Multiple surveys prove that while, in 1990, the Americans with Disabilities Act (ADA) changed regulations, it didn’t change perceptions. Applebaum cites a 2011 Cornell hospitality study that showed that employers didn’t think individuals with disabilities could finish assigned tasks. And researchers from Rutgers University responded to more than 6,000 advertised positions by sending fictional cover letters, two-thirds of which revealed either a spinal cord injury or the presence of Asperger’s. The “applicants” with disabilities received 26 percent fewer responses than those without.
Frustration with employers rejecting his own applications led Forrest Beaudoin-Friede of Temple, a 22-year-old with Down syndrome, to launch a gluten-free bakery with his younger brother.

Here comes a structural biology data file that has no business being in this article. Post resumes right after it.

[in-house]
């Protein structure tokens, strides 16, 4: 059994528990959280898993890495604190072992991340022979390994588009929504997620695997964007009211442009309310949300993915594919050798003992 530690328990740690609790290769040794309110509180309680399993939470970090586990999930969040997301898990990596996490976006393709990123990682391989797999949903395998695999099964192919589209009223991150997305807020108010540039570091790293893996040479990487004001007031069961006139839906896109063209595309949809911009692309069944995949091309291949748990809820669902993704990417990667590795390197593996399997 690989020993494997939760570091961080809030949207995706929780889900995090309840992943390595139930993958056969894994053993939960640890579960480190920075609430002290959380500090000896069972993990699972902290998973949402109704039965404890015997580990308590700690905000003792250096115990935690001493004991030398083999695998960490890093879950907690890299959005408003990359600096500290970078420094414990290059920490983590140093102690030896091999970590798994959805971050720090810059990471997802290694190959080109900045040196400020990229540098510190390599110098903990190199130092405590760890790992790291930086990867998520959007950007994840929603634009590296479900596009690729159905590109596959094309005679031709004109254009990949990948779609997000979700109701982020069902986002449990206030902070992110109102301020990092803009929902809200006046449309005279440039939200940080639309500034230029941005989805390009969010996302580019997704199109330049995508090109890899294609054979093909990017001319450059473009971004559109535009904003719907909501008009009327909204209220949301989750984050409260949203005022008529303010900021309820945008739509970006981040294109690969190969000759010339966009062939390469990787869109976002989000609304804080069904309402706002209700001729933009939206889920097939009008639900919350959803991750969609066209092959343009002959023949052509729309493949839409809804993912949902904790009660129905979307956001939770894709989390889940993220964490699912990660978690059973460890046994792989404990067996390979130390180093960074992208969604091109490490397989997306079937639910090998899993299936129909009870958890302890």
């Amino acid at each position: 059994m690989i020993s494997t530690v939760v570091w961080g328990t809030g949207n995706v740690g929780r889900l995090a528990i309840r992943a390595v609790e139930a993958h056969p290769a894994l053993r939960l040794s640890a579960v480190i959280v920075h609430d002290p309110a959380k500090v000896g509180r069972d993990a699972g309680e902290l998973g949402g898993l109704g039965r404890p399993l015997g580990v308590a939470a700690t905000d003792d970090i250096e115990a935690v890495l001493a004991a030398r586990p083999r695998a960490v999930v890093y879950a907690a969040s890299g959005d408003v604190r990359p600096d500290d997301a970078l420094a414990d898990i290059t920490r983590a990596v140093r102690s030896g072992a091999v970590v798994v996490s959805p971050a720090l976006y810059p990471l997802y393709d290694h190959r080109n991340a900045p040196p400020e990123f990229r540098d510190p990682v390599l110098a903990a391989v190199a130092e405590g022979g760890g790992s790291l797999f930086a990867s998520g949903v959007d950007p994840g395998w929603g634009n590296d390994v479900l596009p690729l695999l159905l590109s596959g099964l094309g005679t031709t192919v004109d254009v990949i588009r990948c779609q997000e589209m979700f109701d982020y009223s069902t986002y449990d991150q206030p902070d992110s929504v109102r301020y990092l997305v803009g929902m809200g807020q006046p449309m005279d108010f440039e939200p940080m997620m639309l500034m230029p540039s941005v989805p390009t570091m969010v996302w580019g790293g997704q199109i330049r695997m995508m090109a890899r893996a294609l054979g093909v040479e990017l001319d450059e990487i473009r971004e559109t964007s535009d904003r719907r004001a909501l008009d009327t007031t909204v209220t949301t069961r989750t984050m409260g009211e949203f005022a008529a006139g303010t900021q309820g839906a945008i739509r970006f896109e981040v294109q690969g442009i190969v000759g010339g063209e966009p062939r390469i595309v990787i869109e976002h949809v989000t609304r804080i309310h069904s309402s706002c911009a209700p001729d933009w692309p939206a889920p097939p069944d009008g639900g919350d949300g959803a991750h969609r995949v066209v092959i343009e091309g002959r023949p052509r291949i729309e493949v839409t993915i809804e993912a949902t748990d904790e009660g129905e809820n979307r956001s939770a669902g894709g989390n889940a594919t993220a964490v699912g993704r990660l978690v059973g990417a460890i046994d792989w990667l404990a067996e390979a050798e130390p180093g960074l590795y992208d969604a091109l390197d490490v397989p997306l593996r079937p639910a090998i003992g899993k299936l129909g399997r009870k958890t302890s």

Unemployment in NH is dipping to around 3 percent. The result is that employers are scrambling to find applicants. New data from the Institute on Disability at the University of NH reveals that job growth, nationwide, for people with disabilities jumped four fold between 2015 and 2016. In December of 2016, 343,483 more people with disabilities joined the American workforce compared to only 87,201 in December of the previous year.
In NH, according to data from RespectAbility and the U.S. Department of Labor’s Office of Disability Employment Policy, 1,355 more people with disabilities in NH gained employment between 2015 and 2016, a 3.7 percent increase. According to those stats, there are 36,745 people with disabilities between the ages of 18 and 64 employed in the state. That’s 41.7 percent of working age people with disabilities, versus 82.8 percent of working age people without disabilities who are employed in the state.